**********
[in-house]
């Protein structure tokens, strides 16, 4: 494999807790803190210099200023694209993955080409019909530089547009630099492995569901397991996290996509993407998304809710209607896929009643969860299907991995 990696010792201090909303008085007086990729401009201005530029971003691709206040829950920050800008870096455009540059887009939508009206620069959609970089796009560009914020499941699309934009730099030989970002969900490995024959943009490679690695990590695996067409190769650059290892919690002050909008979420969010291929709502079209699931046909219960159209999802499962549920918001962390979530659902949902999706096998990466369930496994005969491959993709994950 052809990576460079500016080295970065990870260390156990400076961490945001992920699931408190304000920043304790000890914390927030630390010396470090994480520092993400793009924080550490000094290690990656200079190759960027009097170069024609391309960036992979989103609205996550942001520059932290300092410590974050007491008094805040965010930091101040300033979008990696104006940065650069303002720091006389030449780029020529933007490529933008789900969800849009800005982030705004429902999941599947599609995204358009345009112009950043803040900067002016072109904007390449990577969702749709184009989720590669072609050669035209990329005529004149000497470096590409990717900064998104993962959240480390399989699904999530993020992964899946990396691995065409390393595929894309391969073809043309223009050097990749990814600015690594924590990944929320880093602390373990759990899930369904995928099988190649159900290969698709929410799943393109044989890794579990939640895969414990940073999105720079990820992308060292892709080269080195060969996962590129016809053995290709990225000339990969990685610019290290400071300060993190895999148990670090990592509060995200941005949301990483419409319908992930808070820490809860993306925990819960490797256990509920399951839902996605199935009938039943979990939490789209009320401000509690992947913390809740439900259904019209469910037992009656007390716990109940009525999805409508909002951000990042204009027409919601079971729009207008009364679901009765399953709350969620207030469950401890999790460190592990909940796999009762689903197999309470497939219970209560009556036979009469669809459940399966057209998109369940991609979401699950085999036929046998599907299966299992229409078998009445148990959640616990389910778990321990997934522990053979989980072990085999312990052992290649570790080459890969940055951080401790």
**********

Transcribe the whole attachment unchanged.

[in-house]
């Protein structure tokens, strides 16, 4: 494999807790803190210099200023694209993955080409019909530089547009630099492995569901397991996290996509993407998304809710209607896929009643969860299907991995 990696010792201090909303008085007086990729401009201005530029971003691709206040829950920050800008870096455009540059887009939508009206620069959609970089796009560009914020499941699309934009730099030989970002969900490995024959943009490679690695990590695996067409190769650059290892919690002050909008979420969010291929709502079209699931046909219960159209999802499962549920918001962390979530659902949902999706096998990466369930496994005969491959993709994950 052809990576460079500016080295970065990870260390156990400076961490945001992920699931408190304000920043304790000890914390927030630390010396470090994480520092993400793009924080550490000094290690990656200079190759960027009097170069024609391309960036992979989103609205996550942001520059932290300092410590974050007491008094805040965010930091101040300033979008990696104006940065650069303002720091006389030449780029020529933007490529933008789900969800849009800005982030705004429902999941599947599609995204358009345009112009950043803040900067002016072109904007390449990577969702749709184009989720590669072609050669035209990329005529004149000497470096590409990717900064998104993962959240480390399989699904999530993020992964899946990396691995065409390393595929894309391969073809043309223009050097990749990814600015690594924590990944929320880093602390373990759990899930369904995928099988190649159900290969698709929410799943393109044989890794579990939640895969414990940073999105720079990820992308060292892709080269080195060969996962590129016809053995290709990225000339990969990685610019290290400071300060993190895999148990670090990592509060995200941005949301990483419409319908992930808070820490809860993306925990819960490797256990509920399951839902996605199935009938039943979990939490789209009320401000509690992947913390809740439900259904019209469910037992009656007390716990109940009525999805409508909002951000990042204009027409919601079971729009207008009364679901009765399953709350969620207030469950401890999790460190592990909940796999009762689903197999309470497939219970209560009556036979009469669809459940399966057209998109369940991609979401699950085999036929046998599907299966299992229409078998009445148990959640616990389910778990321990997934522990053979989980072990085999312990052992290649570790080459890969940055951080401790």